This serves as a dire reminder that the sea is relentless and unforgiving. While human ingenuity and technology have long strived to tame the world's most abundant and unpredictable environment, history has shown that no seafarer is immune to Mother Nature.
Less than 30 years ago, the ferry Doña Paz collided with an oil tanker near the Philippines, killing more than 4,000 people — the worst peacetime maritime disaster in history. The loss of the Sewol marks the 100th passenger vessel lost since 2002, with 15 of these tragedies alone killing approximately 6,000 people.
The United States is home to nearly 200 large passenger vessels, ranging from ferries like the Sewol, to excursion and casino boats, plus another 5,000 small passenger vessels. Collectively, they transport a staggering 200 million passengers per year.
But despite this massive volume of maritime travelers, the number of passenger fatalities per year related to vessel operations is often in the single digits.
Why has the United States been relatively insulated from events like the Sewol tragedy? Is it good — or just lucky?
Luck, for lack of a better term, will always be a factor. You cannot regulate or engineer away all the risks of operating on open water. And human factors can always play a prevalent role in maritime mishaps. As long as man challenges the sea, accidents will happen.
But while history's pages indeed contain sad tales of vessels like the Sewol and the Doña Paz, there must also be a chapter on how deliberate, collaborative efforts have reduced risk, creating a safer sea through measured prevention (PDF).
In fact, it is only due to a robust marine safety regulatory system of vessel standards, crew training and certification, and compliance inspections that countless passengers are able to ply U.S. waterways, assured that every reasonable measure has been taken to safeguard the most precious cargo: their lives.
The U.S. marine safety system was born in the days of steamships. These vessels revolutionized maritime trade and passenger carriage, quickly creating an ultra-competitive environment where speed was the first and foremost factor determining economic success.
The desire for profit, risks of new technology, and lack of regulation proved to be an explosive combination — literally. In 1823, explosions claimed 14% of the steamboat fleet and more than 1,000 lives.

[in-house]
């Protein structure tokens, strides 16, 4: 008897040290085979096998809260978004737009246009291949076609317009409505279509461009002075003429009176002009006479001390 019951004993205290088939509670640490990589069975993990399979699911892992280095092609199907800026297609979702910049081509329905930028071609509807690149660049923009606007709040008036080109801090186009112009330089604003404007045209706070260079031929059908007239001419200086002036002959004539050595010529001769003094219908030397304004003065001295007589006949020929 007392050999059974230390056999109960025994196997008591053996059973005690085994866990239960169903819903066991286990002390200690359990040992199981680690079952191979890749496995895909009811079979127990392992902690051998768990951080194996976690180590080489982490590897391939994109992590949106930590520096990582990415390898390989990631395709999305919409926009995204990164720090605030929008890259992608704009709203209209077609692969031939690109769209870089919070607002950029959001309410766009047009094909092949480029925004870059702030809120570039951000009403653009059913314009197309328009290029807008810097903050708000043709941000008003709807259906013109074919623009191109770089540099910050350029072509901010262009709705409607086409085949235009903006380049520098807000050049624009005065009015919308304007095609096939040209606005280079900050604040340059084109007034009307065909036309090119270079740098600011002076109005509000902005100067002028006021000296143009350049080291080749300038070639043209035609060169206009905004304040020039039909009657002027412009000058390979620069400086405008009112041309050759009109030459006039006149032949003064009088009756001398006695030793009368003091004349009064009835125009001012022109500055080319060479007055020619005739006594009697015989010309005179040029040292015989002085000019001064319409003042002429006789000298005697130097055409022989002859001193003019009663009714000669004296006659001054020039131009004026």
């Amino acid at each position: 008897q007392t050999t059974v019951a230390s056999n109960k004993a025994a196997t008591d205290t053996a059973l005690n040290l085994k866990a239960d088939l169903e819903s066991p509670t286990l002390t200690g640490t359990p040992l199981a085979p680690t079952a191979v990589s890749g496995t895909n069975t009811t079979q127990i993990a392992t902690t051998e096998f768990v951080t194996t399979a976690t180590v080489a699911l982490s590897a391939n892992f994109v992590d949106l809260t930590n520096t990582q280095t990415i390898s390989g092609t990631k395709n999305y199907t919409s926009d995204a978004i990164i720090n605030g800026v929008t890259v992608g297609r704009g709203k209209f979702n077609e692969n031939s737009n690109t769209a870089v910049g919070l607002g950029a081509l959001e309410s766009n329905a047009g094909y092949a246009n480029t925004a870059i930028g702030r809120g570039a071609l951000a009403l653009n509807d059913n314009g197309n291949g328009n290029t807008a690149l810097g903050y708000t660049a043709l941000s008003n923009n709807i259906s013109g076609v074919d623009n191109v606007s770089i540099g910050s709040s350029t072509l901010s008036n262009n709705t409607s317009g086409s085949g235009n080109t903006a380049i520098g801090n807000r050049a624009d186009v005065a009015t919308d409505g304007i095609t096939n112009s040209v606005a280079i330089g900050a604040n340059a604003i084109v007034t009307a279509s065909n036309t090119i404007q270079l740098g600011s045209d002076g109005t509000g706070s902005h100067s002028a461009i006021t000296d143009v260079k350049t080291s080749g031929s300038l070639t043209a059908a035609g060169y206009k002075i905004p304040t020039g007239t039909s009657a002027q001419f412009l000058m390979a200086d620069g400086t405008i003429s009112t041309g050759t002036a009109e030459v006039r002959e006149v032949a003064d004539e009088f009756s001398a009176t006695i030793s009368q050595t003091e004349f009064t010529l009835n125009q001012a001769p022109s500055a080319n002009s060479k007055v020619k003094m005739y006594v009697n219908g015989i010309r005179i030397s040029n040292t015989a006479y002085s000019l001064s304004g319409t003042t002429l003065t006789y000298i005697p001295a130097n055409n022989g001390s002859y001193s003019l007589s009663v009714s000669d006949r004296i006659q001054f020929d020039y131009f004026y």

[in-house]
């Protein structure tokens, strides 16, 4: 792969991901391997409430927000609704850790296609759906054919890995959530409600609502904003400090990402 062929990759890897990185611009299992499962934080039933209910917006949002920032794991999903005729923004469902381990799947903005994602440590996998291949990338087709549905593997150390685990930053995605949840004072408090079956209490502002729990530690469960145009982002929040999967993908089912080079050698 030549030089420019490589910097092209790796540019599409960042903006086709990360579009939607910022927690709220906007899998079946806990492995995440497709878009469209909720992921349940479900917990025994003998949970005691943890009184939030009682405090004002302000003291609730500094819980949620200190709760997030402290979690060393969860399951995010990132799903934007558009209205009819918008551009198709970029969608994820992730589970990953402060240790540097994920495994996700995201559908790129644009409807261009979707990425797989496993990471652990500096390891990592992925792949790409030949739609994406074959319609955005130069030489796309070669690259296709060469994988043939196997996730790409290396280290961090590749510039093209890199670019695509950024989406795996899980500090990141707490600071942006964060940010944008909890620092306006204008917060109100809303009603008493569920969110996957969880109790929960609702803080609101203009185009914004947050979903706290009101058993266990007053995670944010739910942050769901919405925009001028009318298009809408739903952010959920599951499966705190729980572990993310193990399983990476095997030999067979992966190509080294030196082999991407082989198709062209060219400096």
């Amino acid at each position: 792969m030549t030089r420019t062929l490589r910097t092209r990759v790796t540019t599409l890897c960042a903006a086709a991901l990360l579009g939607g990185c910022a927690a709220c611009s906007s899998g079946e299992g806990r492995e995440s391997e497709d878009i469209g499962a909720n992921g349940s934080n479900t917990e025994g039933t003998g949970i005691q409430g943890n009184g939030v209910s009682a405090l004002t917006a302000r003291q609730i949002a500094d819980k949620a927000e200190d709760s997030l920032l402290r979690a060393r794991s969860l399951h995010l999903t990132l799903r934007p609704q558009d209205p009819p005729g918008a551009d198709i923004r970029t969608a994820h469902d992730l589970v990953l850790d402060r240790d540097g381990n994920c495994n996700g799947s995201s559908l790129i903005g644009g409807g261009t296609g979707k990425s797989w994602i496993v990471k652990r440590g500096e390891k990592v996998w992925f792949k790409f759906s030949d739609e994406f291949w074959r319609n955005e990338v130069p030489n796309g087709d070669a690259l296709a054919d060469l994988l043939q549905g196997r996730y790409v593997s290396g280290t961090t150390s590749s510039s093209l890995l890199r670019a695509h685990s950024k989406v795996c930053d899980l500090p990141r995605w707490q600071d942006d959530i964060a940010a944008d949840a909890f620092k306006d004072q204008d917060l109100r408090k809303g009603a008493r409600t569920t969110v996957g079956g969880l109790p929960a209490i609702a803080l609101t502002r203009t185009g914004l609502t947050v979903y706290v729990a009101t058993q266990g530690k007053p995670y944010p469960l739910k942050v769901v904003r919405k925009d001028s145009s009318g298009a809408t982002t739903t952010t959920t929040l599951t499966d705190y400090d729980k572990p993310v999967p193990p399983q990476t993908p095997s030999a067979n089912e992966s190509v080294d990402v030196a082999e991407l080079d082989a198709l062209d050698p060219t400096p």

This rash of incidents continued for 15 years, caught up in the inherent tension between profit and regulation, until Congress was driven to act by the 1838 loss of the steam packet Pulaski and another 100 lives.
Recognizing that vessel owners and operators could not be trusted to protect their passengers and crew on their own, they created a system of inspections that established “an enduring national policy of regulating private enterprise in the interest of safety afloat,” (PDF) a system that remains in place today and has saved countless lives through prevention.
This system has not been perfect, nor is it fail-safe. As humankind continues to push the envelope — bigger vessels, faster vessels, smaller crews, new routes — Mother Nature, human error, or both will continue to expose our vulnerabilities.
The United States has learned many lessons the hard way. For example, it took more than a century and several deadly incidents, some due in part to systemic failures, to consolidate the elements of a comprehensive safety system into a single government entity, the U.S. Coast Guard.
South Korea has taken a different path. Though the elements of its system are essentially the same as those of the U.S. system, the division of roles between industry and government are blurred. Oversight responsibilities are divided among several entities, some of which are industry-related associations funded by both the government and the industry they're entrusted to inspect.
The exact cause of the Sewol's sinking is still unclear and must be rigorously investigated. But there are several indications that the system as a whole failed. This warrants a comprehensive review and perhaps an overhaul to prevent future tragedies.
Fleet Admiral Chester Nimitz once said, “Eternal vigilance is the price of safety.” This axiom must apply equally to operators and regulators. Both groups must sustain a cooperative system of checks and balances that fosters the interests of industry while upholding the collective obligation to prevent tragedy. These are the essential ingredients of an economically viable, responsible marine transit system.
The U.S. marine safety record is impressive, arguably the best in the world. Yet, as the heartbreaking example of the Sewol demonstrates, the United States must never become complacent.
CDR Anthony Russell, United States Coast Guard is the 2013-2014 Coast Guard Executive Fellow to the RAND Corporation. The views expressed here are his own and do not reflect the official policy or position of the U.S. Coast Guard or the U.S. Government.
This commentary originally appeared on USA Today on May 10, 2014. Commentary gives RAND researchers a platform to convey insights based on their professional expertise and often on their peer-reviewed research and analysis.